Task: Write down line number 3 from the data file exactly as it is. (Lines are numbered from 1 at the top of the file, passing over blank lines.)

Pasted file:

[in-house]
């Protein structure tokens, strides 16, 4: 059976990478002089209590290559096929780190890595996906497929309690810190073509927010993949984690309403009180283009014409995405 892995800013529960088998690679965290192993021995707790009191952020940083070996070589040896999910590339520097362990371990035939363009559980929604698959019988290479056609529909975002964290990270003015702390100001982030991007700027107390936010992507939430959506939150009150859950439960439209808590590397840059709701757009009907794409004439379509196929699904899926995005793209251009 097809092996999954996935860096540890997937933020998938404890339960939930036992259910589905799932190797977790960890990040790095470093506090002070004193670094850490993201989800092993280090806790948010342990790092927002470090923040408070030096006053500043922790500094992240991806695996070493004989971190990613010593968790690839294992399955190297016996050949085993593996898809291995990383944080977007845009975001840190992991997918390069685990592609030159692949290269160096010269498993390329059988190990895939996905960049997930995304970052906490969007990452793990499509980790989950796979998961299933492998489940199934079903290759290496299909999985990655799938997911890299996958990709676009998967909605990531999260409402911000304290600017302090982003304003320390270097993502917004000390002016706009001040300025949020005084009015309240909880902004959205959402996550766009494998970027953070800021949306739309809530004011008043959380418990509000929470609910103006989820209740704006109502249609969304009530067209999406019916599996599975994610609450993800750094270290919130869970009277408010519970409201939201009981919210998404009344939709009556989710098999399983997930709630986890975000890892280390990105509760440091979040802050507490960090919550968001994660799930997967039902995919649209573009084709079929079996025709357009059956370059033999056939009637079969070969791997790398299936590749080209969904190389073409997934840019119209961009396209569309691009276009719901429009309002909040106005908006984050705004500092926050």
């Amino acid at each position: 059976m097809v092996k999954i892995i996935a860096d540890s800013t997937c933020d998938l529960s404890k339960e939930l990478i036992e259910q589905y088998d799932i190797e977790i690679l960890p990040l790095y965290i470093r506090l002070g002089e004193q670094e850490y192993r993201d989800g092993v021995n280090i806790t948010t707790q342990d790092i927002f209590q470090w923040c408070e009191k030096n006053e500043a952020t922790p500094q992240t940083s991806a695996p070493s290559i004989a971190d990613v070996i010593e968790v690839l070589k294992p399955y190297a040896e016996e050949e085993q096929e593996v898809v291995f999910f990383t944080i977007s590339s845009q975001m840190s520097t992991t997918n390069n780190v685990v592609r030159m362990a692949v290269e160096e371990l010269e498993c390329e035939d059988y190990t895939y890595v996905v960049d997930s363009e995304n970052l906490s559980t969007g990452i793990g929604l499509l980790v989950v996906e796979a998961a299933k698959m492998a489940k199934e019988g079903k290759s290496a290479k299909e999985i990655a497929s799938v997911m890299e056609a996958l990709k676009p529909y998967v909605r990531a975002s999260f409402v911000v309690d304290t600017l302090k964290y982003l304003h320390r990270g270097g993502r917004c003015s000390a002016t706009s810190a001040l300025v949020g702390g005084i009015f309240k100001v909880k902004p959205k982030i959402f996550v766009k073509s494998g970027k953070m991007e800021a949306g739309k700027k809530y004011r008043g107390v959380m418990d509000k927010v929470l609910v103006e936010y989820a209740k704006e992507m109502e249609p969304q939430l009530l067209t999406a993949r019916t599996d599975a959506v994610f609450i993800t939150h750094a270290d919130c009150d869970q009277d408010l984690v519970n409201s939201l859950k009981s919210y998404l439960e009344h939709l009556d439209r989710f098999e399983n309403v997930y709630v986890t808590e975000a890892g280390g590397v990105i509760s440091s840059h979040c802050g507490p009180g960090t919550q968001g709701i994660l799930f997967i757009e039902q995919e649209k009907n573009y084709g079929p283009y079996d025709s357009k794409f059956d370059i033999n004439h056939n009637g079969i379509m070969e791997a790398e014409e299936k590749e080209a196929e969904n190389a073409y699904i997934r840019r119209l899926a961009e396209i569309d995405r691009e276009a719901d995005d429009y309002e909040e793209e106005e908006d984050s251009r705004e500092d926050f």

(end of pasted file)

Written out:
């Amino acid at each position: 059976m097809v092996k999954i892995i996935a860096d540890s800013t997937c933020d998938l529960s404890k339960e939930l990478i036992e259910q589905y088998d799932i190797e977790i690679l960890p990040l790095y965290i470093r506090l002070g002089e004193q670094e850490y192993r993201d989800g092993v021995n280090i806790t948010t707790q342990d790092i927002f209590q470090w923040c408070e009191k030096n006053e500043a952020t922790p500094q992240t940083s991806a695996p070493s290559i004989a971190d990613v070996i010593e968790v690839l070589k294992p399955y190297a040896e016996e050949e085993q096929e593996v898809v291995f999910f990383t944080i977007s590339s845009q975001m840190s520097t992991t997918n390069n780190v685990v592609r030159m362990a692949v290269e160096e371990l010269e498993c390329e035939d059988y190990t895939y890595v996905v960049d997930s363009e995304n970052l906490s559980t969007g990452i793990g929604l499509l980790v989950v996906e796979a998961a299933k698959m492998a489940k199934e019988g079903k290759s290496a290479k299909e999985i990655a497929s799938v997911m890299e056609a996958l990709k676009p529909y998967v909605r990531a975002s999260f409402v911000v309690d304290t600017l302090k964290y982003l304003h320390r990270g270097g993502r917004c003015s000390a002016t706009s810190a001040l300025v949020g702390g005084i009015f309240k100001v909880k902004p959205k982030i959402f996550v766009k073509s494998g970027k953070m991007e800021a949306g739309k700027k809530y004011r008043g107390v959380m418990d509000k927010v929470l609910v103006e936010y989820a209740k704006e992507m109502e249609p969304q939430l009530l067209t999406a993949r019916t599996d599975a959506v994610f609450i993800t939150h750094a270290d919130c009150d869970q009277d408010l984690v519970n409201s939201l859950k009981s919210y998404l439960e009344h939709l009556d439209r989710f098999e399983n309403v997930y709630v986890t808590e975000a890892g280390g590397v990105i509760s440091s840059h979040c802050g507490p009180g960090t919550q968001g709701i994660l799930f997967i757009e039902q995919e649209k009907n573009y084709g079929p283009y079996d025709s357009k794409f059956d370059i033999n004439h056939n009637g079969i379509m070969e791997a790398e014409e299936k590749e080209a196929e969904n190389a073409y699904i997934r840019r119209l899926a961009e396209i569309d995405r691009e276009a719901d995005d429009y309002e909040e793209e106005e908006d984050s251009r705004e500092d926050f």